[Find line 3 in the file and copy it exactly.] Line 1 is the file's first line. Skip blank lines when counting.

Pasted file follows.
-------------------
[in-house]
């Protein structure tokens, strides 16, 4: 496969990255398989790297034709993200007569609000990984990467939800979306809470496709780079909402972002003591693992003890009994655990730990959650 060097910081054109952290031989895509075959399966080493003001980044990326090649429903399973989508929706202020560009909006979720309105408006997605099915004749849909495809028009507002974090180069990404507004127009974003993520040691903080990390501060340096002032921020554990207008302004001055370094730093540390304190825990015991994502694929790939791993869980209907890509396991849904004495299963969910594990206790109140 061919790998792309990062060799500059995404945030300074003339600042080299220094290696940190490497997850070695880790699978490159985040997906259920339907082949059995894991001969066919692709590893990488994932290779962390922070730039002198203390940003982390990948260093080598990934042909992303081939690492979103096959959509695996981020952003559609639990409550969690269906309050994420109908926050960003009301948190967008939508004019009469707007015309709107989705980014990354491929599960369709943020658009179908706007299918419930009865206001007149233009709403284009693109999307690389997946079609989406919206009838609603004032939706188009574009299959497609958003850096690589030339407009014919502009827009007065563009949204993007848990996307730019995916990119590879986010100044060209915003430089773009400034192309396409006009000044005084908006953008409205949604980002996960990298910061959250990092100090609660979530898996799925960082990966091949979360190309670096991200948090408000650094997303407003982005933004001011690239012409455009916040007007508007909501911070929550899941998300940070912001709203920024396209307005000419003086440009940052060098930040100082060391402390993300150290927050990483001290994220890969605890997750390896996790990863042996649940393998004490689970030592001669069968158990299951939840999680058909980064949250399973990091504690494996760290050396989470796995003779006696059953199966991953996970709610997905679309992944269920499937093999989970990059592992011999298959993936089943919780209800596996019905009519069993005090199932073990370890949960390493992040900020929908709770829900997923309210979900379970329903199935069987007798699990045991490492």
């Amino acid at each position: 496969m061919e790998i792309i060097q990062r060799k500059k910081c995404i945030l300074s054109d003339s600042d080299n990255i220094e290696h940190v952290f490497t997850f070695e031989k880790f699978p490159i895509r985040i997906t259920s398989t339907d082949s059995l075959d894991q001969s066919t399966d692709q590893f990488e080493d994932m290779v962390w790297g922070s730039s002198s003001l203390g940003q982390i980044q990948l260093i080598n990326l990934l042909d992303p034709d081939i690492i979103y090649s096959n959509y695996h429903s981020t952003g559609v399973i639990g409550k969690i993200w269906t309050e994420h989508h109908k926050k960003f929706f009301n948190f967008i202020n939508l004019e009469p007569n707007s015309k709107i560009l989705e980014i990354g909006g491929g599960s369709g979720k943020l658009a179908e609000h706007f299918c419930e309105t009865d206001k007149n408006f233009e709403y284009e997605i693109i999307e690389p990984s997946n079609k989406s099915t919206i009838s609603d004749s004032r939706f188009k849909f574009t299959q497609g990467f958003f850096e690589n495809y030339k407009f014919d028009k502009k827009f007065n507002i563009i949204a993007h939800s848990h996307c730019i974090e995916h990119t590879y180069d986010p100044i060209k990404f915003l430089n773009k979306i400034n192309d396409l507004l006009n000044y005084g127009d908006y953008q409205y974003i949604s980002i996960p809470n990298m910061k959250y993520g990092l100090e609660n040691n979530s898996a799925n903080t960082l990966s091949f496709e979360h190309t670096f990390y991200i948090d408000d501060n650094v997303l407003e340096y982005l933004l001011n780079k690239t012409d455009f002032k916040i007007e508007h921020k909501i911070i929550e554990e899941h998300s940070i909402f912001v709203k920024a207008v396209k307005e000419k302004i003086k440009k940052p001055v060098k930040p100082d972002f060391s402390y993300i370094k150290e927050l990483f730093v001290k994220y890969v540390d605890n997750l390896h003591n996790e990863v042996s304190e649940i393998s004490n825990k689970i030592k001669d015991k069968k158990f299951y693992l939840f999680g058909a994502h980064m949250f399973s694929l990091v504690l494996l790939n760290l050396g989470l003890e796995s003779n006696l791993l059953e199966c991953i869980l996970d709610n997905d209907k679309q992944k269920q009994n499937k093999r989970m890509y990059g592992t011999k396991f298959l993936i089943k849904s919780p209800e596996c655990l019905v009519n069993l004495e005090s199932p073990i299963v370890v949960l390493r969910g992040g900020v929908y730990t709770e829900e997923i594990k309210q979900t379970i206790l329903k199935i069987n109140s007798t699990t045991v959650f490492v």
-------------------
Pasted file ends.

């Amino acid at each position: 496969m061919e790998i792309i060097q990062r060799k500059k910081c995404i945030l300074s054109d003339s600042d080299n990255i220094e290696h940190v952290f490497t997850f070695e031989k880790f699978p490159i895509r985040i997906t259920s398989t339907d082949s059995l075959d894991q001969s066919t399966d692709q590893f990488e080493d994932m290779v962390w790297g922070s730039s002198s003001l203390g940003q982390i980044q990948l260093i080598n990326l990934l042909d992303p034709d081939i690492i979103y090649s096959n959509y695996h429903s981020t952003g559609v399973i639990g409550k969690i993200w269906t309050e994420h989508h109908k926050k960003f929706f009301n948190f967008i202020n939508l004019e009469p007569n707007s015309k709107i560009l989705e980014i990354g909006g491929g599960s369709g979720k943020l658009a179908e609000h706007f299918c419930e309105t009865d206001k007149n408006f233009e709403y284009e997605i693109i999307e690389p990984s997946n079609k989406s099915t919206i009838s609603d004749s004032r939706f188009k849909f574009t299959q497609g990467f958003f850096e690589n495809y030339k407009f014919d028009k502009k827009f007065n507002i563009i949204a993007h939800s848990h996307c730019i974090e995916h990119t590879y180069d986010p100044i060209k990404f915003l430089n773009k979306i400034n192309d396409l507004l006009n000044y005084g127009d908006y953008q409205y974003i949604s980002i996960p809470n990298m910061k959250y993520g990092l100090e609660n040691n979530s898996a799925n903080t960082l990966s091949f496709e979360h190309t670096f990390y991200i948090d408000d501060n650094v997303l407003e340096y982005l933004l001011n780079k690239t012409d455009f002032k916040i007007e508007h921020k909501i911070i929550e554990e899941h998300s940070i909402f912001v709203k920024a207008v396209k307005e000419k302004i003086k440009k940052p001055v060098k930040p100082d972002f060391s402390y993300i370094k150290e927050l990483f730093v001290k994220y890969v540390d605890n997750l390896h003591n996790e990863v042996s304190e649940i393998s004490n825990k689970i030592k001669d015991k069968k158990f299951y693992l939840f999680g058909a994502h980064m949250f399973s694929l990091v504690l494996l790939n760290l050396g989470l003890e796995s003779n006696l791993l059953e199966c991953i869980l996970d709610n997905d209907k679309q992944k269920q009994n499937k093999r989970m890509y990059g592992t011999k396991f298959l993936i089943k849904s919780p209800e596996c655990l019905v009519n069993l004495e005090s199932p073990i299963v370890v949960l390493r969910g992040g900020v929908y730990t709770e829900e997923i594990k309210q979900t379970i206790l329903k199935i069987n109140s007798t699990t045991v959650f490492v």